• G01N33/00Investigating or analysing materials by specific methods not covered by groups G01N1/00 - G01N31/00
    • G01N33/48Biological material, e.g. blood, urine; Haemocytometers
    • G01N33/50Chemical analysis of biological material, e.g. blood, urine; Testing involving biospecific ligand binding methods; Immunological testing
    • G01N33/53Immunoassay; Biospecific binding assay; Materials therefor
    • G01N33/543Immunoassay; Biospecific binding assay; Materials therefor with an insoluble carrier for immobilising immunochemicals
    • G01N33/544Immunoassay; Biospecific binding assay; Materials therefor with an insoluble carrier for immobilising immunochemicals the carrier being organic
    • G01N33/549Immunoassay; Biospecific binding assay; Materials therefor with an insoluble carrier for immobilising immunochemicals the carrier being organic with antigen or antibody entrapped within the carrier
    • GPHYSICS
    • G01MEASURING; TESTING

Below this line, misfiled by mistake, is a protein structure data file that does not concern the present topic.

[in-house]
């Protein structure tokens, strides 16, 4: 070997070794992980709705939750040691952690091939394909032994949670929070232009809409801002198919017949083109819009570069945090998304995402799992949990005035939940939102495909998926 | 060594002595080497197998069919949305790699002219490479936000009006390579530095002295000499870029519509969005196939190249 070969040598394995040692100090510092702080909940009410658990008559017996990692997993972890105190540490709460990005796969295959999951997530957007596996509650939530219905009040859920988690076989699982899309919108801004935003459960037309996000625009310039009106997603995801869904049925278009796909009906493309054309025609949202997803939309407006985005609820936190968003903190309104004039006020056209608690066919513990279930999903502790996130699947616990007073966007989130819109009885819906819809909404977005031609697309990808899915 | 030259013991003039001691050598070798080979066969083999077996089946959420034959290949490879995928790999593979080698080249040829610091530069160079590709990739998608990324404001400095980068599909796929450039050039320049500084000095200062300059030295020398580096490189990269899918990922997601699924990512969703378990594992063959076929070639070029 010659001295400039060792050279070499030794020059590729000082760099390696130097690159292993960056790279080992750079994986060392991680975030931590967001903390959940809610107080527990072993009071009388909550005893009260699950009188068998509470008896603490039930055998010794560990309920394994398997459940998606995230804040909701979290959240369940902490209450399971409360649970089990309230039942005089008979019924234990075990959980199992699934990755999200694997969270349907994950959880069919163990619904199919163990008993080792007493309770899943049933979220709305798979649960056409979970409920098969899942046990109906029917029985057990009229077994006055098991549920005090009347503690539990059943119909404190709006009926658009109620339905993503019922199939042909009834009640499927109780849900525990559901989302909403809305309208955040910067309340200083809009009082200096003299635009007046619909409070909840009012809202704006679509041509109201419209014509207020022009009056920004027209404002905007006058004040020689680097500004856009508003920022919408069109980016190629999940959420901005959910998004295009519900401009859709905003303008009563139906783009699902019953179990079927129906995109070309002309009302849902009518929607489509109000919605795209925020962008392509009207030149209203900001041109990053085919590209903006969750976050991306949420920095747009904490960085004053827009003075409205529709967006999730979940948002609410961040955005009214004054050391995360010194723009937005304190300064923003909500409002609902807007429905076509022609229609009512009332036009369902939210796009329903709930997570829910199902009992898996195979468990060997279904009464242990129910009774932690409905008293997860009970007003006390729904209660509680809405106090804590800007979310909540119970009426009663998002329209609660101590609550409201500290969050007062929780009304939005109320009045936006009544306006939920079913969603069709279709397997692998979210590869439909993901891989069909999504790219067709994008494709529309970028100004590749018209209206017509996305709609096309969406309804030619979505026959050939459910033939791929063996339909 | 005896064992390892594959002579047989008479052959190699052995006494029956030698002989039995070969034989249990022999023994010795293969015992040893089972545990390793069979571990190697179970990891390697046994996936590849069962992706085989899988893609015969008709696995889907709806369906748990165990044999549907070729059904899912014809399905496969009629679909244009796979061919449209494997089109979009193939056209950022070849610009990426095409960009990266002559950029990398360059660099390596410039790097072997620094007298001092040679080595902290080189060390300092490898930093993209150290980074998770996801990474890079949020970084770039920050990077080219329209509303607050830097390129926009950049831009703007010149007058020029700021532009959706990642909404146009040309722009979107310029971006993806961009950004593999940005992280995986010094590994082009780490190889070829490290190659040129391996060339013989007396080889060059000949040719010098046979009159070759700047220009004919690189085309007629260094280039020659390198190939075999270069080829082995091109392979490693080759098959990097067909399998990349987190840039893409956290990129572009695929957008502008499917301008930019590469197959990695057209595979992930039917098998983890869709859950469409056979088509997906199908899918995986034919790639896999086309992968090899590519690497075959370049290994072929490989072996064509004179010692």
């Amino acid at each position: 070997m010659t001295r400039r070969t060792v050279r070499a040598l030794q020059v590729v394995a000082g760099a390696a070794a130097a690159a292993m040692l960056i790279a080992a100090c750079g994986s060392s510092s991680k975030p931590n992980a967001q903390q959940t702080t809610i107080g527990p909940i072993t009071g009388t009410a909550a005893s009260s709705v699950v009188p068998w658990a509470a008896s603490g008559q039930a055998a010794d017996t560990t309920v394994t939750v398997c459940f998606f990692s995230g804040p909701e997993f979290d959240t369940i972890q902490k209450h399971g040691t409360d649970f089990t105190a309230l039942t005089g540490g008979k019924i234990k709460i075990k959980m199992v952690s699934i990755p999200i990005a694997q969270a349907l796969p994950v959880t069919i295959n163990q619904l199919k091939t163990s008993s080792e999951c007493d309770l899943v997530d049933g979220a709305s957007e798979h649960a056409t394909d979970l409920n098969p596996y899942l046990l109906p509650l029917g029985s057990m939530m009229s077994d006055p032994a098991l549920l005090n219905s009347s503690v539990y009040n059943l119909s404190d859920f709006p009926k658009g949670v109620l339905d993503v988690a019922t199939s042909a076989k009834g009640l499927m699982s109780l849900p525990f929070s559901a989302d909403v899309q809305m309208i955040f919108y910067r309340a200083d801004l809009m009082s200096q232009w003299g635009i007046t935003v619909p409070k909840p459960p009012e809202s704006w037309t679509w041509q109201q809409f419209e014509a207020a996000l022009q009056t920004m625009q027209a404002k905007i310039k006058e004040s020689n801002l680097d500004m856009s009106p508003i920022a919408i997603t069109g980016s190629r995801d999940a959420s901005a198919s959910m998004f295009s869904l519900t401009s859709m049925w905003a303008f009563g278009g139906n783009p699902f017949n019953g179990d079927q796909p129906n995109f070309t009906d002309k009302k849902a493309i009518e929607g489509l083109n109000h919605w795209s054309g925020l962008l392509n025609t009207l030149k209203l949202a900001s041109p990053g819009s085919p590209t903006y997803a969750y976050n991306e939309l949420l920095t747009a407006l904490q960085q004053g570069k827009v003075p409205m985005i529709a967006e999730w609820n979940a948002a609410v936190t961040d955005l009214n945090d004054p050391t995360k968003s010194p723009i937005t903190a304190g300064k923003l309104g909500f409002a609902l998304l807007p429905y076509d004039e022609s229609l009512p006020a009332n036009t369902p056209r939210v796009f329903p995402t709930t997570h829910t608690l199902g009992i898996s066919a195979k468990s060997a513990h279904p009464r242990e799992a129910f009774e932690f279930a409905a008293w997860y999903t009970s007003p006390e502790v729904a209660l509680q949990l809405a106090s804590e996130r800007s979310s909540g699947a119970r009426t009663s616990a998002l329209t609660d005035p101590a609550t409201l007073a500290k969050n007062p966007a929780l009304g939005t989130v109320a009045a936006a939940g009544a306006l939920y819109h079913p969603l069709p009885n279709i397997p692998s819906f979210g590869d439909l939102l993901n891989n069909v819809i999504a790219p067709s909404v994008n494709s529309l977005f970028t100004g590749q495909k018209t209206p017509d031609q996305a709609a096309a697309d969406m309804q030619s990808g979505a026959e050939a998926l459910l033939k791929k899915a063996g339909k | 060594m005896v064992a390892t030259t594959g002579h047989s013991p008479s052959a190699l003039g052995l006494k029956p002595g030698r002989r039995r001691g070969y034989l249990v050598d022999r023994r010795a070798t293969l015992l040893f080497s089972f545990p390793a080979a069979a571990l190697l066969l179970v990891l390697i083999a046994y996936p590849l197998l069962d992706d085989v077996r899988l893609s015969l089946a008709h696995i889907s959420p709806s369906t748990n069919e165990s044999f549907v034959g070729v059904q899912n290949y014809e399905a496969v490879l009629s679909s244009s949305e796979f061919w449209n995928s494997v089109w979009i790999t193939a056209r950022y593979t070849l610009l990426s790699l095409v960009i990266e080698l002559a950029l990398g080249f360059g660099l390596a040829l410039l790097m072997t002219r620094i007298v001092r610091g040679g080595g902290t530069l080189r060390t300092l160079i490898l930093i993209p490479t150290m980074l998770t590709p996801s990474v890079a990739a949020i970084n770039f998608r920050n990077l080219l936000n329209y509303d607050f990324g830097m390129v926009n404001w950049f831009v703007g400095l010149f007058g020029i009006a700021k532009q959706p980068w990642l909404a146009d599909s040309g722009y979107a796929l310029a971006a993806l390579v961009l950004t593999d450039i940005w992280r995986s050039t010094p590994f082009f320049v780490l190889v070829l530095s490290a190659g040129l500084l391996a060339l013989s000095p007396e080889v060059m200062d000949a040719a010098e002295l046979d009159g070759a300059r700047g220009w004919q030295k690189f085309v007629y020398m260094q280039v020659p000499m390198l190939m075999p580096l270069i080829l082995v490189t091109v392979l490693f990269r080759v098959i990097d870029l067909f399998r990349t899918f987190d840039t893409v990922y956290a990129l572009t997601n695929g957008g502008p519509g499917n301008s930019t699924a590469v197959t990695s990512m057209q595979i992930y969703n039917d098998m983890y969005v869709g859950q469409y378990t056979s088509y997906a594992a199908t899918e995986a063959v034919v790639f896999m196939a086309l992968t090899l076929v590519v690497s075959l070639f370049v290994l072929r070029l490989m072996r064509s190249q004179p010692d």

• G01NINVESTIGATING OR ANALYSING MATERIALS BY DETERMINING THEIR CHEMICAL OR PHYSICAL PROPERTIES
    • G01N33/00Investigating or analysing materials by specific methods not covered by groups G01N1/00 - G01N31/00
    • G01N33/48Biological material, e.g. blood, urine; Haemocytometers
    • G01N33/50Chemical analysis of biological material, e.g. blood, urine; Testing involving biospecific ligand binding methods; Immunological testing
    • G01N33/53Immunoassay; Biospecific binding assay; Materials therefor
    • G01N33/569Immunoassay; Biospecific binding assay; Materials therefor for microorganisms, e.g. protozoa, bacteria, viruses
    • G01N33/56911Bacteria
    • GPHYSICS
    • G01MEASURING; TESTING